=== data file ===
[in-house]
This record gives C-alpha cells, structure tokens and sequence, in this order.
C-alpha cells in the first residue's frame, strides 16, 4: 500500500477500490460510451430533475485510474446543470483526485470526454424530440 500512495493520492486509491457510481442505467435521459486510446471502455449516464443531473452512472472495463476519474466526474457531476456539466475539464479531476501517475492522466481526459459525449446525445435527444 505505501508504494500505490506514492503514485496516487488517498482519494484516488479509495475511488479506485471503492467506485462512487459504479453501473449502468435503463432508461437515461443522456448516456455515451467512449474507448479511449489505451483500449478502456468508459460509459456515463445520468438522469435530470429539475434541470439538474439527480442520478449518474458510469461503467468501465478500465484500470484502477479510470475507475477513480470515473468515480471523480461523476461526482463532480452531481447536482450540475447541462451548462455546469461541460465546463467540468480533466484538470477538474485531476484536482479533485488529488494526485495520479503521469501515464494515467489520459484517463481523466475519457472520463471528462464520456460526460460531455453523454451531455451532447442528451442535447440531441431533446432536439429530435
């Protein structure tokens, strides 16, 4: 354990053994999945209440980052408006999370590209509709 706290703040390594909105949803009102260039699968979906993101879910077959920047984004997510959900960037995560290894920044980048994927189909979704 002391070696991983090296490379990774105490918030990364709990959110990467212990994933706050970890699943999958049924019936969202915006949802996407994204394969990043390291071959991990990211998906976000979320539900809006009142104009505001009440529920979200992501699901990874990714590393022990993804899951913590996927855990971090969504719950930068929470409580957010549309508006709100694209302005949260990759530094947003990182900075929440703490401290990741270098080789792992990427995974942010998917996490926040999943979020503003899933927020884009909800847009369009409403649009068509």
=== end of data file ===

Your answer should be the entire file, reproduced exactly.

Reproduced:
[in-house]
This record gives C-alpha cells, structure tokens and sequence, in this order.
C-alpha cells in the first residue's frame, strides 16, 4: 500500500477500490460510451430533475485510474446543470483526485470526454424530440 500512495493520492486509491457510481442505467435521459486510446471502455449516464443531473452512472472495463476519474466526474457531476456539466475539464479531476501517475492522466481526459459525449446525445435527444 505505501508504494500505490506514492503514485496516487488517498482519494484516488479509495475511488479506485471503492467506485462512487459504479453501473449502468435503463432508461437515461443522456448516456455515451467512449474507448479511449489505451483500449478502456468508459460509459456515463445520468438522469435530470429539475434541470439538474439527480442520478449518474458510469461503467468501465478500465484500470484502477479510470475507475477513480470515473468515480471523480461523476461526482463532480452531481447536482450540475447541462451548462455546469461541460465546463467540468480533466484538470477538474485531476484536482479533485488529488494526485495520479503521469501515464494515467489520459484517463481523466475519457472520463471528462464520456460526460460531455453523454451531455451532447442528451442535447440531441431533446432536439429530435
């Protein structure tokens, strides 16, 4: 354990053994999945209440980052408006999370590209509709 706290703040390594909105949803009102260039699968979906993101879910077959920047984004997510959900960037995560290894920044980048994927189909979704 002391070696991983090296490379990774105490918030990364709990959110990467212990994933706050970890699943999958049924019936969202915006949802996407994204394969990043390291071959991990990211998906976000979320539900809006009142104009505001009440529920979200992501699901990874990714590393022990993804899951913590996927855990971090969504719950930068929470409580957010549309508006709100694209302005949260990759530094947003990182900075929440703490401290990741270098080789792992990427995974942010998917996490926040999943979020503003899933927020884009909800847009369009409403649009068509």